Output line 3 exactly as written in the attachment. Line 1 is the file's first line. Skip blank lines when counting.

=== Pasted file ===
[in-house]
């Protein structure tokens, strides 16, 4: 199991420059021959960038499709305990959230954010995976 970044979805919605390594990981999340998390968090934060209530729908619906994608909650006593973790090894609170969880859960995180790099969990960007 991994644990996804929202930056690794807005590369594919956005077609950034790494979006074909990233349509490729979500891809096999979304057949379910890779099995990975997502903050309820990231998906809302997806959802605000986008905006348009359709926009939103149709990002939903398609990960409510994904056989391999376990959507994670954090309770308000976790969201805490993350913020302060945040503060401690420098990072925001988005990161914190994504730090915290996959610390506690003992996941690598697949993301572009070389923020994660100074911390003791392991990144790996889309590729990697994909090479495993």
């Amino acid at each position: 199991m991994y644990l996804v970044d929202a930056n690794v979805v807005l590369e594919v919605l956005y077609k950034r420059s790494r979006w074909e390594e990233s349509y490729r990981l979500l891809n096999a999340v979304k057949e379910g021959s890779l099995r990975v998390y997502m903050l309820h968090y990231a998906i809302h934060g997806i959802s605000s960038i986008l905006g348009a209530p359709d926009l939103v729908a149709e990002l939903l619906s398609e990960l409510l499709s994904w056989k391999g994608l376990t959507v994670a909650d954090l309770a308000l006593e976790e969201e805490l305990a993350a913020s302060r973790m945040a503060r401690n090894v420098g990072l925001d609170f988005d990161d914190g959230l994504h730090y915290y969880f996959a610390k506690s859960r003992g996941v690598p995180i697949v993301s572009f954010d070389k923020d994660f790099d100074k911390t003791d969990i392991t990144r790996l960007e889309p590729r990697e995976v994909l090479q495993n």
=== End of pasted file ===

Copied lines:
């Amino acid at each position: 199991m991994y644990l996804v970044d929202a930056n690794v979805v807005l590369e594919v919605l956005y077609k950034r420059s790494r979006w074909e390594e990233s349509y490729r990981l979500l891809n096999a999340v979304k057949e379910g021959s890779l099995r990975v998390y997502m903050l309820h968090y990231a998906i809302h934060g997806i959802s605000s960038i986008l905006g348009a209530p359709d926009l939103v729908a149709e990002l939903l619906s398609e990960l409510l499709s994904w056989k391999g994608l376990t959507v994670a909650d954090l309770a308000l006593e976790e969201e805490l305990a993350a913020s302060r973790m945040a503060r401690n090894v420098g990072l925001d609170f988005d990161d914190g959230l994504h730090y915290y969880f996959a610390k506690s859960r003992g996941v690598p995180i697949v993301s572009f954010d070389k923020d994660f790099d100074k911390t003791d969990i392991t990144r790996l960007e889309p590729r990697e995976v994909l090479q495993n």